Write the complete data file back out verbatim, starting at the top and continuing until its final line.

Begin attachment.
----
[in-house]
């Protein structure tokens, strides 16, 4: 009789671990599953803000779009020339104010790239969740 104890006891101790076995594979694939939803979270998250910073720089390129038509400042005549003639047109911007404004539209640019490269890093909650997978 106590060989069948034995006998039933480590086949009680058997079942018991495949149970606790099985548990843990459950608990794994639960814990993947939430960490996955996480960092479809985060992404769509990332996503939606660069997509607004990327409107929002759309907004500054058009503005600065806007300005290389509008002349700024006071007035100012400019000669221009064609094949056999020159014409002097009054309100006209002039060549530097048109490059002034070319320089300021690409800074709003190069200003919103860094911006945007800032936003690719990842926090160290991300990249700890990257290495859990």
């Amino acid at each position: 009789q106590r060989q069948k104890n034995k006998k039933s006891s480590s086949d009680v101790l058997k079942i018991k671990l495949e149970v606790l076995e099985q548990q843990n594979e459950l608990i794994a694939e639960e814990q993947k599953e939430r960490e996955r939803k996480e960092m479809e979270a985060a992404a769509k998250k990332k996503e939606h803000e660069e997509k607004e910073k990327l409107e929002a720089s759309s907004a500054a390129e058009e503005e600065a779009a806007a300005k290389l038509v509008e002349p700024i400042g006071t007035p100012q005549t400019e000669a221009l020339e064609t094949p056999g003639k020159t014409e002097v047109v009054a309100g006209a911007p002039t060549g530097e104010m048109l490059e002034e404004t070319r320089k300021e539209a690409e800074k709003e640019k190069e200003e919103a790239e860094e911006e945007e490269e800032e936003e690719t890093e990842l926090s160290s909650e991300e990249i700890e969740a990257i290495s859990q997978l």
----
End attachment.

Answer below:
[in-house]
């Protein structure tokens, strides 16, 4: 009789671990599953803000779009020339104010790239969740 104890006891101790076995594979694939939803979270998250910073720089390129038509400042005549003639047109911007404004539209640019490269890093909650997978 106590060989069948034995006998039933480590086949009680058997079942018991495949149970606790099985548990843990459950608990794994639960814990993947939430960490996955996480960092479809985060992404769509990332996503939606660069997509607004990327409107929002759309907004500054058009503005600065806007300005290389509008002349700024006071007035100012400019000669221009064609094949056999020159014409002097009054309100006209002039060549530097048109490059002034070319320089300021690409800074709003190069200003919103860094911006945007800032936003690719990842926090160290991300990249700890990257290495859990």
């Amino acid at each position: 009789q106590r060989q069948k104890n034995k006998k039933s006891s480590s086949d009680v101790l058997k079942i018991k671990l495949e149970v606790l076995e099985q548990q843990n594979e459950l608990i794994a694939e639960e814990q993947k599953e939430r960490e996955r939803k996480e960092m479809e979270a985060a992404a769509k998250k990332k996503e939606h803000e660069e997509k607004e910073k990327l409107e929002a720089s759309s907004a500054a390129e058009e503005e600065a779009a806007a300005k290389l038509v509008e002349p700024i400042g006071t007035p100012q005549t400019e000669a221009l020339e064609t094949p056999g003639k020159t014409e002097v047109v009054a309100g006209a911007p002039t060549g530097e104010m048109l490059e002034e404004t070319r320089k300021e539209a690409e800074k709003e640019k190069e200003e919103a790239e860094e911006e945007e490269e800032e936003e690719t890093e990842l926090s160290s909650e991300e990249i700890e969740a990257i290495s859990q997978l």